Monkeypox: NCDC blames Nigerians for outbreak

The main problem in the country, as related to these viral diseases, is the people themselves - Oladejo

Monkeypox

The Nigerian Centre for Disease Control (NCDC) says citizens are not following the preventive measures against the current outbreak of Monkeypox in the country.

Dr John Oladejo, the NCDC Director of Health Emergency Preparedness and Response, made this assertion on Tuesday, June 28, 2022, in Ibadan while speaking with journalists on the sidelines of the ongoing second Ibadan Public Health conference.

Oladejo said behavioural attitudes and negligence in following precautionary measures were contributing to the outbreak of viral diseases in the country.

“The main problem in the country, as related to these viral diseases, is the people themselves.

“When you give them instructions or protocols, they don’t follow it.

“So, at the community level, there are always behavioural problems,” he said.

Oladejo, however, said the federal government has scaled up the surveillance system, with immediate actions focussed on training healthcare workers on monkeypox surveillance and response at the state and local government levels.

“We have actually done a lot of work in terms of preparedness and activated the monkeypox emergency operations centre to strengthen our preparedness and response.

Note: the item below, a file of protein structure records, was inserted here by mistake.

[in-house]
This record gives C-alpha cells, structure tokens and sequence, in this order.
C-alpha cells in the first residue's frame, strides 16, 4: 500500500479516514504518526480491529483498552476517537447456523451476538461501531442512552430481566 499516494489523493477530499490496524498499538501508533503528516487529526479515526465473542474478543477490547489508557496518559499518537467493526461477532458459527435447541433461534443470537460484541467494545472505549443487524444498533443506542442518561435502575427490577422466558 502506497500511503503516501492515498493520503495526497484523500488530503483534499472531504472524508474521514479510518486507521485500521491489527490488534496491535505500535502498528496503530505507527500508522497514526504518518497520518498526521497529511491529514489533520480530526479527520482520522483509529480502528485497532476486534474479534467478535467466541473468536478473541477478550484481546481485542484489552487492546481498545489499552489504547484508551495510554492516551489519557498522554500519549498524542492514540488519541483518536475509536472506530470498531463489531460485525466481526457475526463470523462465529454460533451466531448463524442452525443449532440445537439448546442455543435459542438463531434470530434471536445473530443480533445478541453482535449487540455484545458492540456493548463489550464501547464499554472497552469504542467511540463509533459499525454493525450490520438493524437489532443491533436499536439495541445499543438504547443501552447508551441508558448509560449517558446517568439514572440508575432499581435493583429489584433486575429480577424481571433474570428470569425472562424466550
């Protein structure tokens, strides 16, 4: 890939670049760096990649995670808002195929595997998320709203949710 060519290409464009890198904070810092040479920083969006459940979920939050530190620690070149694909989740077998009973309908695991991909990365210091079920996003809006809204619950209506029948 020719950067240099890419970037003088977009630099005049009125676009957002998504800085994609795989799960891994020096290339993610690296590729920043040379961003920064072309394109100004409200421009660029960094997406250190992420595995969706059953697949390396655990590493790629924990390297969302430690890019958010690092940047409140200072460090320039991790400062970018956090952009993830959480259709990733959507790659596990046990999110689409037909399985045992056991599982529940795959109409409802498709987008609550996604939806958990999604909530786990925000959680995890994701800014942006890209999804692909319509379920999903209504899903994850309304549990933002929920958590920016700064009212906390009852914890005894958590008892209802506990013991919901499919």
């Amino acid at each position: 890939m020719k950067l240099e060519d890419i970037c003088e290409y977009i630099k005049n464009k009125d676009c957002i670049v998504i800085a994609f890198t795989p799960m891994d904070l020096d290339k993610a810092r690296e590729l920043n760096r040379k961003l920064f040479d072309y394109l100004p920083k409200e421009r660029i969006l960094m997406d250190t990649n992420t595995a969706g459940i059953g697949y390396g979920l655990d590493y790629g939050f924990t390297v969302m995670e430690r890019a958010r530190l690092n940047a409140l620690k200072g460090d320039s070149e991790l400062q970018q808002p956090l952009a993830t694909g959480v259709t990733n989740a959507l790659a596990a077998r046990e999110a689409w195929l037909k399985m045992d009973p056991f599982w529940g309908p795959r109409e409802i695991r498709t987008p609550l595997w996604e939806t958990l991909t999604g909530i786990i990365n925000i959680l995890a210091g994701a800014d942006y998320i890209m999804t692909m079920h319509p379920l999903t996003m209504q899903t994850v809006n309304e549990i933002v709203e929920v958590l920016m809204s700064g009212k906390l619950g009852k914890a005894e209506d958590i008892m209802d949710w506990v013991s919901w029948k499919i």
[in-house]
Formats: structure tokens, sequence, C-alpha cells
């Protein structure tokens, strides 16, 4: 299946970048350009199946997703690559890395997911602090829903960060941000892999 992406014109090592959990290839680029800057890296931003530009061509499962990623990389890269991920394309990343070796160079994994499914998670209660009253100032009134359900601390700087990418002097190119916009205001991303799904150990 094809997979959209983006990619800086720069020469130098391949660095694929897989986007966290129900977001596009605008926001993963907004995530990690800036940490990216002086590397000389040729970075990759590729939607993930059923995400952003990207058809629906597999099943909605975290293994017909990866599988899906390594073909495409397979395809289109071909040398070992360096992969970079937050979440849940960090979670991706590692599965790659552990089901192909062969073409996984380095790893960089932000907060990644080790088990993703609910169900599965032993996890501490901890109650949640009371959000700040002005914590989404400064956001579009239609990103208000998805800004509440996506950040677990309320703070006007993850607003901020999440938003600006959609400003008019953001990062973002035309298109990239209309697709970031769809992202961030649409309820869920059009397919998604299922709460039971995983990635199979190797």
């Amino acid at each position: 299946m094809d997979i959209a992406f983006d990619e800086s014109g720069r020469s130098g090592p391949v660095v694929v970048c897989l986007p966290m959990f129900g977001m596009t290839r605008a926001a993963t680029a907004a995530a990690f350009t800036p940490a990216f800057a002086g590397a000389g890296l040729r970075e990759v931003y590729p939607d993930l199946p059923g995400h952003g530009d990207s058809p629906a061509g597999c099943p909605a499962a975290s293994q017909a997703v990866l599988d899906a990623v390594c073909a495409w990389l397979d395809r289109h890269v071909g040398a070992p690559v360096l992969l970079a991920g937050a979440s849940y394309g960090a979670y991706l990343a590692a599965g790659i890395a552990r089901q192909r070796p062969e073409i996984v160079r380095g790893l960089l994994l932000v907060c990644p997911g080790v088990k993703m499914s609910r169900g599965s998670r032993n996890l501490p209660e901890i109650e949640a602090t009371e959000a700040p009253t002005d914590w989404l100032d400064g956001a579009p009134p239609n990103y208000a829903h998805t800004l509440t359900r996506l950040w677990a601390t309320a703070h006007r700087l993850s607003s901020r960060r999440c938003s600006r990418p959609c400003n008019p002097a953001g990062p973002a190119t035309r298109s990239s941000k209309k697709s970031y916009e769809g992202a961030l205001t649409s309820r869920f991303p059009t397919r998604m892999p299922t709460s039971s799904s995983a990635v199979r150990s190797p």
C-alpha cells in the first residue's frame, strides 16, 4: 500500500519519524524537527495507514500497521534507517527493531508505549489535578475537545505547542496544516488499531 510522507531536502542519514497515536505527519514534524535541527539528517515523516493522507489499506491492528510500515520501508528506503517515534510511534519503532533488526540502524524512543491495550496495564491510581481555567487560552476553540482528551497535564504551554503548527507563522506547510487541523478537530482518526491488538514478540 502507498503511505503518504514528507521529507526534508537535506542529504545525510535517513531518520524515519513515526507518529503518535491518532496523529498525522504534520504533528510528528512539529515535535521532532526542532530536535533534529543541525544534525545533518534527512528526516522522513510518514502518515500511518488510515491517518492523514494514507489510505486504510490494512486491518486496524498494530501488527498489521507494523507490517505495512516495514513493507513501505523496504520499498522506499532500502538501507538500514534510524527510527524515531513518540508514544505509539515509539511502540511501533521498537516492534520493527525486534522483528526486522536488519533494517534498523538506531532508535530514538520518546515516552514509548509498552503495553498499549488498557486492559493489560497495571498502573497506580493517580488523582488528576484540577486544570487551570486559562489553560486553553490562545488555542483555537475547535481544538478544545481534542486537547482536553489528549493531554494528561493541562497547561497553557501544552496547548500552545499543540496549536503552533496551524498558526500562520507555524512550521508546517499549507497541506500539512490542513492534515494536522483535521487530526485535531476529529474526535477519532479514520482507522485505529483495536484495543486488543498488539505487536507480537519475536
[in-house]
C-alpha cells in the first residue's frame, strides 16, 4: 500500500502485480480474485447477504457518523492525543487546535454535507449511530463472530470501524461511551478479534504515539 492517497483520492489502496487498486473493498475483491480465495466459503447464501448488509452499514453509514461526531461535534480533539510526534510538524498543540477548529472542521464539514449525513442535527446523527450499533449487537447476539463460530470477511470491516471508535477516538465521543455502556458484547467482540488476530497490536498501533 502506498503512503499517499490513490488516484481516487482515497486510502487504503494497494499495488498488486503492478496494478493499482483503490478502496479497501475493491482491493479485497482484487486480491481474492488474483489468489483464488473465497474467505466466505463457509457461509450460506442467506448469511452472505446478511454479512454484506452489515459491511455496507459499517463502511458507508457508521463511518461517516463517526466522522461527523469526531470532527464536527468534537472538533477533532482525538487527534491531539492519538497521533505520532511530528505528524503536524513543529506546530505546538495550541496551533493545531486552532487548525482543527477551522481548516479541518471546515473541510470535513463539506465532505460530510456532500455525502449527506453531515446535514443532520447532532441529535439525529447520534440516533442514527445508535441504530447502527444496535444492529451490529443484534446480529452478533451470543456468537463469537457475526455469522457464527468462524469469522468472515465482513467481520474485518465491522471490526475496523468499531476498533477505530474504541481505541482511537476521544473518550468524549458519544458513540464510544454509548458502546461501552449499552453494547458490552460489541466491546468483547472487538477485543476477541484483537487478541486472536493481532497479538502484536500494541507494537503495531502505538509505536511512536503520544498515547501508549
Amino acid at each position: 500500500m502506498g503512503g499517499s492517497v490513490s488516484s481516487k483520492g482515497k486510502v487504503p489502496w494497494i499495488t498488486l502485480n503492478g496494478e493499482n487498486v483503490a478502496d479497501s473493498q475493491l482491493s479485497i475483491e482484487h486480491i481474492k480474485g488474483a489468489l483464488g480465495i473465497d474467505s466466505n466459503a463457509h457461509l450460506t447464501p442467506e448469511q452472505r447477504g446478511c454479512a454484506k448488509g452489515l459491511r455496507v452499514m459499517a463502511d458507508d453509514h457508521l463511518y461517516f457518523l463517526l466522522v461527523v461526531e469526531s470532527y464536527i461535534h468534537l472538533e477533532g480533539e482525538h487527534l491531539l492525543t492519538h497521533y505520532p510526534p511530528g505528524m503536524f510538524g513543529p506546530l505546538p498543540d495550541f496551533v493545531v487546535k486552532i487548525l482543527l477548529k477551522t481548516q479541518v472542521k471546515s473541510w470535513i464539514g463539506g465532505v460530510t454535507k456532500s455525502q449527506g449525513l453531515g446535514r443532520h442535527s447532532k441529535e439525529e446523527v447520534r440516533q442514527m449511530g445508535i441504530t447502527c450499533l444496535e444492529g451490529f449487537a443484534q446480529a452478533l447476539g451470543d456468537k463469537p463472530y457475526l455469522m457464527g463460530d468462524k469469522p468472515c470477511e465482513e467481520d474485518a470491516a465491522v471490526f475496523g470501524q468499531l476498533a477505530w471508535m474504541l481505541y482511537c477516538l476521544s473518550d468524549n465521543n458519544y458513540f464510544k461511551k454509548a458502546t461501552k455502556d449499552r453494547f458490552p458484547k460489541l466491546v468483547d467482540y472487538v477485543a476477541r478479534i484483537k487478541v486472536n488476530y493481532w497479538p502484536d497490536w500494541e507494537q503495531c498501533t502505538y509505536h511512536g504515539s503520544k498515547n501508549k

“We have trained our health workers in every state of the federation.

“It was this training we did that made the states really wake up and go out for active surveillance and get new cases that were treated immediately.

“We are using a digital surveillance system and molecular laboratory to know the sequencing of Monkeypox in Nigeria.

“We have done a lot to ensure that we are able to control as well as prevent the spread of Monkeypox in the country.

“The prevalence is very low, contrary to what many people think, the total number of cases from 2017 to date is 569,” he said.

Monkeypox spreads in different ways. The virus can spread from person-to-person through: direct contact with the infectious rash, scabs, or body fluids. respiratory secretions during prolonged, face-to-face contact, or during intimate physical contact, such as kissing, cuddling, or sex.

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